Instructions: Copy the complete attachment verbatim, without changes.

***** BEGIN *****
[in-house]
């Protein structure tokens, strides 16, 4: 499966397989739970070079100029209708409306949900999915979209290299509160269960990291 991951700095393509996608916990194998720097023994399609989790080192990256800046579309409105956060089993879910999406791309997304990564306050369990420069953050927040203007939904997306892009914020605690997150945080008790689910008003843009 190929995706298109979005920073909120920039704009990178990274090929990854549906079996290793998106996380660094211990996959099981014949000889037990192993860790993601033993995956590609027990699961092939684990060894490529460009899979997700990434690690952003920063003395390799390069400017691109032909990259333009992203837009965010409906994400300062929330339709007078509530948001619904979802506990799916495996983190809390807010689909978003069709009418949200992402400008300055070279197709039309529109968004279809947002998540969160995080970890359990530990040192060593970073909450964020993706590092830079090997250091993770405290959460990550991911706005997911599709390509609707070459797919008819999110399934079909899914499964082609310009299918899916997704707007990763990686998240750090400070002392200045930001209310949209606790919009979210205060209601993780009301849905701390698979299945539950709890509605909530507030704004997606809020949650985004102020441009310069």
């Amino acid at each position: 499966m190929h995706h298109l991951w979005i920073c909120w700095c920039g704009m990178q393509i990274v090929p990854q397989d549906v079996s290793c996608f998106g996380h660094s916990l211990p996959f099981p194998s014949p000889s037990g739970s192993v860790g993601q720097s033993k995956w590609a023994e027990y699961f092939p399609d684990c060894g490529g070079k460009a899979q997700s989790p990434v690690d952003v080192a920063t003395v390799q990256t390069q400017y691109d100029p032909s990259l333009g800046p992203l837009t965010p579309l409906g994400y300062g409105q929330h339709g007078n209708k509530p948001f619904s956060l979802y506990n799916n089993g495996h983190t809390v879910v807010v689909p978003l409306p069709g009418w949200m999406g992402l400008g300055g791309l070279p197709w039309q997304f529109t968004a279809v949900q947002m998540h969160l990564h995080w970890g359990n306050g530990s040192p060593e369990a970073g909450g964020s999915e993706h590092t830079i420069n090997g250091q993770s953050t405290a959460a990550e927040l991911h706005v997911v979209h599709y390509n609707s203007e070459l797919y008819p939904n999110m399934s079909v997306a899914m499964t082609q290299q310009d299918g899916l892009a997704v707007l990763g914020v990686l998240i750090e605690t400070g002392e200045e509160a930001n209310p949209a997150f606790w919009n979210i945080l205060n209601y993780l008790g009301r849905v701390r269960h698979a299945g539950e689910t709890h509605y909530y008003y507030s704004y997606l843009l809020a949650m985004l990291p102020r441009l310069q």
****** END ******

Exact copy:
[in-house]
């Protein structure tokens, strides 16, 4: 499966397989739970070079100029209708409306949900999915979209290299509160269960990291 991951700095393509996608916990194998720097023994399609989790080192990256800046579309409105956060089993879910999406791309997304990564306050369990420069953050927040203007939904997306892009914020605690997150945080008790689910008003843009 190929995706298109979005920073909120920039704009990178990274090929990854549906079996290793998106996380660094211990996959099981014949000889037990192993860790993601033993995956590609027990699961092939684990060894490529460009899979997700990434690690952003920063003395390799390069400017691109032909990259333009992203837009965010409906994400300062929330339709007078509530948001619904979802506990799916495996983190809390807010689909978003069709009418949200992402400008300055070279197709039309529109968004279809947002998540969160995080970890359990530990040192060593970073909450964020993706590092830079090997250091993770405290959460990550991911706005997911599709390509609707070459797919008819999110399934079909899914499964082609310009299918899916997704707007990763990686998240750090400070002392200045930001209310949209606790919009979210205060209601993780009301849905701390698979299945539950709890509605909530507030704004997606809020949650985004102020441009310069």
């Amino acid at each position: 499966m190929h995706h298109l991951w979005i920073c909120w700095c920039g704009m990178q393509i990274v090929p990854q397989d549906v079996s290793c996608f998106g996380h660094s916990l211990p996959f099981p194998s014949p000889s037990g739970s192993v860790g993601q720097s033993k995956w590609a023994e027990y699961f092939p399609d684990c060894g490529g070079k460009a899979q997700s989790p990434v690690d952003v080192a920063t003395v390799q990256t390069q400017y691109d100029p032909s990259l333009g800046p992203l837009t965010p579309l409906g994400y300062g409105q929330h339709g007078n209708k509530p948001f619904s956060l979802y506990n799916n089993g495996h983190t809390v879910v807010v689909p978003l409306p069709g009418w949200m999406g992402l400008g300055g791309l070279p197709w039309q997304f529109t968004a279809v949900q947002m998540h969160l990564h995080w970890g359990n306050g530990s040192p060593e369990a970073g909450g964020s999915e993706h590092t830079i420069n090997g250091q993770s953050t405290a959460a990550e927040l991911h706005v997911v979209h599709y390509n609707s203007e070459l797919y008819p939904n999110m399934s079909v997306a899914m499964t082609q290299q310009d299918g899916l892009a997704v707007l990763g914020v990686l998240i750090e605690t400070g002392e200045e509160a930001n209310p949209a997150f606790w919009n979210i945080l205060n209601y993780l008790g009301r849905v701390r269960h698979a299945g539950e689910t709890h509605y909530y008003y507030s704004y997606l843009l809020a949650m985004l990291p102020r441009l310069q």